FARMVILLE, Virginia — Based in a workshop studio partially made out of old shipping containers, Adam Paulek makes functional contemporary ceramics that invite us to build a story around them. There are just enough images on each of his plates to get us started — the rabbit sculpture that looks adorable and yet dressed for war, a grave with a weeping angel whose wilted, brittle flowers crest into a wave that looms over her.
Above image: Adam Paulek, A Very Difficult Fall, 2015, curved plates wall grid.
Paulek, as an author, keeps his voice at a distance, which means that the stories are individual. Read your own meanings onto them and realize that those may change over time. That’s what Paulek had in mind, anyway. He describes his work:
I look for the historical, cultural, and the contemporary significance of things made from clay. My work is a marriage of form and imagery in ceramics. The conversation of form is about fluidity, intuition, intention, grace and purpose.
The forms that I make are largely functional. The images that envelop them are generated from my own photography. The results are surreal narratives that are open to subjective interpretation. As you view and explore a piece, the significance of individual images and the overall story lines will change over time. My hope is to elicit an ongoing sense of surprise and foster an evolving relationship with the piece.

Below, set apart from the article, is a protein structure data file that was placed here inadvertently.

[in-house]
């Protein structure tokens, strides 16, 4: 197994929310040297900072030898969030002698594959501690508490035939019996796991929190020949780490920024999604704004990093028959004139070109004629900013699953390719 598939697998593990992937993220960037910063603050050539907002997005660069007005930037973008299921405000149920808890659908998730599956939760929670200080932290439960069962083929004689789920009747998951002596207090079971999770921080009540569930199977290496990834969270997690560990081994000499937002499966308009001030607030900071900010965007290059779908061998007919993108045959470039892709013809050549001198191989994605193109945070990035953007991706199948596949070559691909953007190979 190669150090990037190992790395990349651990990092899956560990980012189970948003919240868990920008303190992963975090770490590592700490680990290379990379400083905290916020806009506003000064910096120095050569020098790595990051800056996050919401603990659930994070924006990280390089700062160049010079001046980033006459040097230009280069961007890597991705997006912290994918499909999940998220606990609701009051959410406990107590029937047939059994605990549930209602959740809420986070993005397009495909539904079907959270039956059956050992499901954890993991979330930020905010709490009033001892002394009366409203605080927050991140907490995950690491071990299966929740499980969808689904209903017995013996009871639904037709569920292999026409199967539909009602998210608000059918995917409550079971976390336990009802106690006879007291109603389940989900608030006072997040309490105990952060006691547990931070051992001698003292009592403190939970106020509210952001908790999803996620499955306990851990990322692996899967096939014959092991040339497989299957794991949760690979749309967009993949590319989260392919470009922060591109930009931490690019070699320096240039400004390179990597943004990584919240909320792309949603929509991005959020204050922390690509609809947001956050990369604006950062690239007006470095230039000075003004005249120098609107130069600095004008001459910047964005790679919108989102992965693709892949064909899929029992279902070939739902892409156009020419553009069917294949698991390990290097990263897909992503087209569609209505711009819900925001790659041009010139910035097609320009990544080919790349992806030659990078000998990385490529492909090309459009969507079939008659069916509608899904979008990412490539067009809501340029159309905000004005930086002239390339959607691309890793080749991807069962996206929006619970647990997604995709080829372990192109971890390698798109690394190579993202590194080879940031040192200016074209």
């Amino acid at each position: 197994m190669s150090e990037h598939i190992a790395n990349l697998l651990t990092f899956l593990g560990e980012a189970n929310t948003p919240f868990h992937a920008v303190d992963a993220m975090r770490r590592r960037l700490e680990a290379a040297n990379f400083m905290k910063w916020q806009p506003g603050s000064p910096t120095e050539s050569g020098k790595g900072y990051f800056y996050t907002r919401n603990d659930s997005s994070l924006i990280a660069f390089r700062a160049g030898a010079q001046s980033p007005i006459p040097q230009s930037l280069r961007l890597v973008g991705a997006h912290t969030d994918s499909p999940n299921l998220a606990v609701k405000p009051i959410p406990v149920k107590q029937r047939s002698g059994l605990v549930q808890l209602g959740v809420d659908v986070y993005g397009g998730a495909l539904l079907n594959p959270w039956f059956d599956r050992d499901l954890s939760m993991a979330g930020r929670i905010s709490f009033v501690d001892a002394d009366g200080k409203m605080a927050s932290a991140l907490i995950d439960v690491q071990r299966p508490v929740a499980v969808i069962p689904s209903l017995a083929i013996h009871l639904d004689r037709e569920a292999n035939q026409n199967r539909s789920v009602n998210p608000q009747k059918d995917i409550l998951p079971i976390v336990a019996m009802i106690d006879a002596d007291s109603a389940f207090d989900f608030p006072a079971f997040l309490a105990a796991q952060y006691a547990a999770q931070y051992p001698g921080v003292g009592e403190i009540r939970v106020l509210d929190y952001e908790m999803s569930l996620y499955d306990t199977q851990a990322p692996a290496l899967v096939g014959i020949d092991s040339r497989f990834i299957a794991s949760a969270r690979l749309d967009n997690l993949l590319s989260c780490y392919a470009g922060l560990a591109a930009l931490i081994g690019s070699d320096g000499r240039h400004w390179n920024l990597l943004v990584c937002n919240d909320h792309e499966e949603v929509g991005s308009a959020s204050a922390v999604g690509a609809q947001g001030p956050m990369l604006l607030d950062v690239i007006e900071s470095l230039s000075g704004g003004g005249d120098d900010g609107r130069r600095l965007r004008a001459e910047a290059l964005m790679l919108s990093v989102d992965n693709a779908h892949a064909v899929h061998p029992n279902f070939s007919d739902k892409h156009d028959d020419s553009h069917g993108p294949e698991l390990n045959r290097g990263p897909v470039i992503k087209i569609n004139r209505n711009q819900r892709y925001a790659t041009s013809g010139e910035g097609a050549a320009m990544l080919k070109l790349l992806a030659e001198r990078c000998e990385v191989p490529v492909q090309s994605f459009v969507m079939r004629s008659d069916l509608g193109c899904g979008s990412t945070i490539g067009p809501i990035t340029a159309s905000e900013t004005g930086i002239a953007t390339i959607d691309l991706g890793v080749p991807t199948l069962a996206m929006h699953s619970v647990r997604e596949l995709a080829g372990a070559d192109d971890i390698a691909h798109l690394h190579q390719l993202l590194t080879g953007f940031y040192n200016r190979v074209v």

Paulek, according to his biography on Artaxis, is an assistant professor of ceramics at Longwood University in Farmville. He earned his BA in art at Buena Vista University, Iowa in 1999. Interested in clay, he moved to Asheville, North Carolina, where he worked under potter Hank Goodman for three years. He then received his MFA with an emphasis in ceramics from the University of Tennessee, Knoxville. He created Mighty Mud Studios in Knoxville, a clay art center. He moved to Virginia in 2009 where he built his new studio partly out of old shipping containers. In 2012, Adam was the featured Salad Days Artist for Watershed Center for the Ceramic Arts in Maine. In 2013 he was awarded the “100 Cup Artist In Residence” at Guldagergaard – International Ceramic Research Center, in Skælskør Denmark. In the summer of 2015, Adam was an artist in residence at Masion Des Mètiers D’Art De Quebec, in Quebec City.
Do you love or loathe these works of contemporary ceramics? Let us know in the comments.